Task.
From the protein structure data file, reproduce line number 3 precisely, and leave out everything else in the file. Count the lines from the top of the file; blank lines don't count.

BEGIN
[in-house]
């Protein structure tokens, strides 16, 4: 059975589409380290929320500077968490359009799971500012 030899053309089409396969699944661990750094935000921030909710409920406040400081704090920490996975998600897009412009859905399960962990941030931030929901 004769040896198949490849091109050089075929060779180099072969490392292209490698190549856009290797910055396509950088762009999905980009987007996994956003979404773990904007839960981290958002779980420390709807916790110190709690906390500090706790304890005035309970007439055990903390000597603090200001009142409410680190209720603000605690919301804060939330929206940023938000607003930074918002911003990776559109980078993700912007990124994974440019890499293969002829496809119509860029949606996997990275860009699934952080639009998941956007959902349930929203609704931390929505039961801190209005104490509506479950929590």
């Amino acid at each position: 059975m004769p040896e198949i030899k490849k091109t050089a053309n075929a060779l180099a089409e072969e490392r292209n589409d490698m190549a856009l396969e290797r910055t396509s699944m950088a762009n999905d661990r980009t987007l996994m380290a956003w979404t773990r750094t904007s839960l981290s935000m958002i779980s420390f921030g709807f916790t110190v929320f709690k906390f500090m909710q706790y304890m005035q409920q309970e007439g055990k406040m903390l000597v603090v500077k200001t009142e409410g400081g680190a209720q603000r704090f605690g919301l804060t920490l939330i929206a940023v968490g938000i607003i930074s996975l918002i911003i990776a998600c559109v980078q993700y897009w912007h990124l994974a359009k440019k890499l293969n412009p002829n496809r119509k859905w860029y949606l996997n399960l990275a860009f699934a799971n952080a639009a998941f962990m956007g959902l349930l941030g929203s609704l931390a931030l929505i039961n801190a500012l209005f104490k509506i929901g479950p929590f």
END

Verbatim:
């Amino acid at each position: 059975m004769p040896e198949i030899k490849k091109t050089a053309n075929a060779l180099a089409e072969e490392r292209n589409d490698m190549a856009l396969e290797r910055t396509s699944m950088a762009n999905d661990r980009t987007l996994m380290a956003w979404t773990r750094t904007s839960l981290s935000m958002i779980s420390f921030g709807f916790t110190v929320f709690k906390f500090m909710q706790y304890m005035q409920q309970e007439g055990k406040m903390l000597v603090v500077k200001t009142e409410g400081g680190a209720q603000r704090f605690g919301l804060t920490l939330i929206a940023v968490g938000i607003i930074s996975l918002i911003i990776a998600c559109v980078q993700y897009w912007h990124l994974a359009k440019k890499l293969n412009p002829n496809r119509k859905w860029y949606l996997n399960l990275a860009f699934a799971n952080a639009a998941f962990m956007g959902l349930l941030g929203s609704l931390a931030l929505i039961n801190a500012l209005f104490k509506i929901g479950p929590f």